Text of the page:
TECHNOLOGY IN SYSTEMS
Developing Hybrid code Using OpenCL
Developing Embedded Hybrid Code Using OpenCL
Open Computing Language (OpenCL) is a specification and a programming framework for managing heterogeneous computing cores such as CPUs and graphics processing units (GPUs) to accelerate computationally intensive algorithms.
MARK BENSON, DIRECTOR OF SOFTWARE STRATEGY, LOGIC PD
Page 1 of 1
In recent years, the mechanism by which incremental computational performance has been achieved has shifted from clock speed to a proliferation of processing cores. This shift, being driven primarily by undesirable quantum effects at higher signaling speeds and practical limits on the rates we can dissipate heat, has caused an acceleration of new software techniques. These techniques allow us to not only leverage homogeneous multicore CPUs, but also graphics accelerators, digital signal processors (DSPs) and field-programmable gate arrays (FPGAs) as general-purpose computing blocks to accelerate algorithms hungry for ever-higher computational performance.
Proposed by Apple and maintained by the Khronos Group, OpenCL was created to provide a portable open programming framework that enables software to take advantage of both multicore CPUs and also specialized processing cores, most notably GPUs, for non-graphical processing purposes in a highly parallel way.
OpenCL is similar to OpenGL in that it is a device-agnostic open standard that anyone can adopt and use to create a custom implementation. OpenCL was designed to work with OpenGL in that data can be shared between frameworks—data can be crunched with OpenCL and subsequently displayed using OpenGL.
The OpenCL specification was developed by a working group formed in 2008, chaired by Nvidia, and edited by Apple. Since then, backward-compatible revisions of the OpenCL specification have been released along with a set of conformance tests that can be used to demonstrate compliance.
Conformant implementations of OpenCL for a given processor are available primarily from the silicon vendor (Altera, AMD, ARM, Freescale, Imagination Technologies, Intel, Nvidia, Texas Instruments, Xilinx, etc.). An OpenCL driver from these vendors is required in order for the OpenCL framework to run on top of it.
OpenCL is similar to Nvidia’s CUDA, Brook from Stanford and Microsoft DirectCompute. In relation to these, OpenCL has a reputation of being open, portable, lower-level, closer to the hardware, and in some ways harder to use. Think of OpenCL as a portable hardware abstraction layer that supports parallel programming on heterogeneous cores.
OpenCL also comes with a language that is based on a subset of C99 with some additional features that support two different models of programming for parallelism: task parallelism and data parallelism.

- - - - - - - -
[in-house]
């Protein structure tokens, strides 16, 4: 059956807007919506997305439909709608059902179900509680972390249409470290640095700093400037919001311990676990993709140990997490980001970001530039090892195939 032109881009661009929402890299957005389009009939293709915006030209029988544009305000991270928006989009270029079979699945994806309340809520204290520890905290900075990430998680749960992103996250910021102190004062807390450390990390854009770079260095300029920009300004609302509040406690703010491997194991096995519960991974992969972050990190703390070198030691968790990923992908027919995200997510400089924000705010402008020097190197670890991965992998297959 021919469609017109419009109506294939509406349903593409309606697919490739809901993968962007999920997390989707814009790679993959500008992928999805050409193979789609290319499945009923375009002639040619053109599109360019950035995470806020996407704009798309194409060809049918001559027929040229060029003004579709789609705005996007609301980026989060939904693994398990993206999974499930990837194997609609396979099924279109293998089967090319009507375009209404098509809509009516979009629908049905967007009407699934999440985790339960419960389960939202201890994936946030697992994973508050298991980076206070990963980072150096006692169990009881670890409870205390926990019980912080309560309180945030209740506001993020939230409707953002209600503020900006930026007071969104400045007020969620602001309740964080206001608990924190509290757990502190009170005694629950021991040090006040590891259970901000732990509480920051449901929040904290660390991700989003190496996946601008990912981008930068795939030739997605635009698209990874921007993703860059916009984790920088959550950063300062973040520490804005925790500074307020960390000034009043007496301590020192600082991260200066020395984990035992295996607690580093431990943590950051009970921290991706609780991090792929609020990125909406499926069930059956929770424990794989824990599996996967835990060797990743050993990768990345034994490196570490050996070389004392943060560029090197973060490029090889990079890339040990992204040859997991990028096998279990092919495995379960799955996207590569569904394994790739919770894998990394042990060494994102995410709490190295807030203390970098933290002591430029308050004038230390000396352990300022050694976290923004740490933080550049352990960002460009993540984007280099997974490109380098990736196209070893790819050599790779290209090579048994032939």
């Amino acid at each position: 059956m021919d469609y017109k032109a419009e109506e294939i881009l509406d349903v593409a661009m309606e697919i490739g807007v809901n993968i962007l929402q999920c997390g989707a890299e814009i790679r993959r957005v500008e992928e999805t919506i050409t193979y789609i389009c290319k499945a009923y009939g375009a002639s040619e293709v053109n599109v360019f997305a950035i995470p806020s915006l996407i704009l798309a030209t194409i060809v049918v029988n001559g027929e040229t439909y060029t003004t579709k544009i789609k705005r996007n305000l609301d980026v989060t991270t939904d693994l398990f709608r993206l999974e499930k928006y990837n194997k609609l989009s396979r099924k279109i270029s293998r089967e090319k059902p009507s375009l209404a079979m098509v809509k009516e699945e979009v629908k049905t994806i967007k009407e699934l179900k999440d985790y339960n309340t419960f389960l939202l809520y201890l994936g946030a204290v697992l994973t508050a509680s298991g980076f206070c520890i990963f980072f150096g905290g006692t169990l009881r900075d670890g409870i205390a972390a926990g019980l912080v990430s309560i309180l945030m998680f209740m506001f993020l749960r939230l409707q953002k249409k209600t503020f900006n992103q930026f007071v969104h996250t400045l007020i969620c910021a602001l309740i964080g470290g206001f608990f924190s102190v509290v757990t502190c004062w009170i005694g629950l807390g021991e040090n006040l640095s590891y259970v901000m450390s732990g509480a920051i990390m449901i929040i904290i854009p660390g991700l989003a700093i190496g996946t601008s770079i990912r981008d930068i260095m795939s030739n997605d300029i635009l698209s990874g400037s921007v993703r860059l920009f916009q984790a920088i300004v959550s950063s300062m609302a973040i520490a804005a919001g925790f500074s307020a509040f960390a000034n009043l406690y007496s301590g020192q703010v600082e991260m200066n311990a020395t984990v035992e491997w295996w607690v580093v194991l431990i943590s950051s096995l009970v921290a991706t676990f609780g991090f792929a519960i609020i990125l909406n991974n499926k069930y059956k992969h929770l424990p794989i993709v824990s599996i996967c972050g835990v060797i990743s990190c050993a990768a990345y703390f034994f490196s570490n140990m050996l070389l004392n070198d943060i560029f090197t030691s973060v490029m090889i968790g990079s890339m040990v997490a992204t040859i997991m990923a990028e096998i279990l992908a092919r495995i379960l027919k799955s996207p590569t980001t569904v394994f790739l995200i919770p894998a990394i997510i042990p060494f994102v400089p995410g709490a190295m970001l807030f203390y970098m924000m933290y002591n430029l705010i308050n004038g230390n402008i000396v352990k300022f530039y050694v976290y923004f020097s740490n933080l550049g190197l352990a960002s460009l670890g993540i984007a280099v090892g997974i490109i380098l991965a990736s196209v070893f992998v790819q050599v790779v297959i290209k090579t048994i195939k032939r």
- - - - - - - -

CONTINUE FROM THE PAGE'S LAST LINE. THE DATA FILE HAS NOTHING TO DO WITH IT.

Task parallelism is a model with which embedded engineers are most familiar. Task parallelism is commonly achieved with a multithreading OS, and leveraged so that different threads of execution can operate at the same time. When threads need to access common resources, mutexes, semaphores, or other types of locking mechanisms are used. OpenCL supports this model of programming but it is not its greatest strength.
Data parallelism is used in algorithms that use the same operation across many sets of data. In a data-parallel model, one type of operation, such as a box filter, can be parallelized such that the same micro-algorithm can be run multiple times in parallel, but each instantiation of this algorithm operates on its own subset of the data—hence the data is parallelized. This is the model of programming that OpenCL is best suited to support. Five compatible and intersecting models of OpenCL will help explain the concepts it embodies. These are framework, platform, execution, memory and programming.
The OpenCL framework consists of a platform layer, a runtime and a compiler. The platform allows a host program to query available devices and to create contexts. The runtime allows a host program to manipulate contexts. The compiler creates program executables and is based on a subset of C99 with some additional language features to support parallel programming. In order for silicon vendors to provide OpenCL conformance, they need to provide an OpenCL driver that enables the framework to operate.
The platform is defined by a host that is connected to one or more devices, for example, a GPU. Each device is divided into one or more compute units, i.e., cores. Each compute unit is divided into one or more processing elements.
Execution within an OpenCL program occurs in two places: kernels that execute on devices—most commonly GPUs—and a host program that executes on a host device—most commonly a CPU.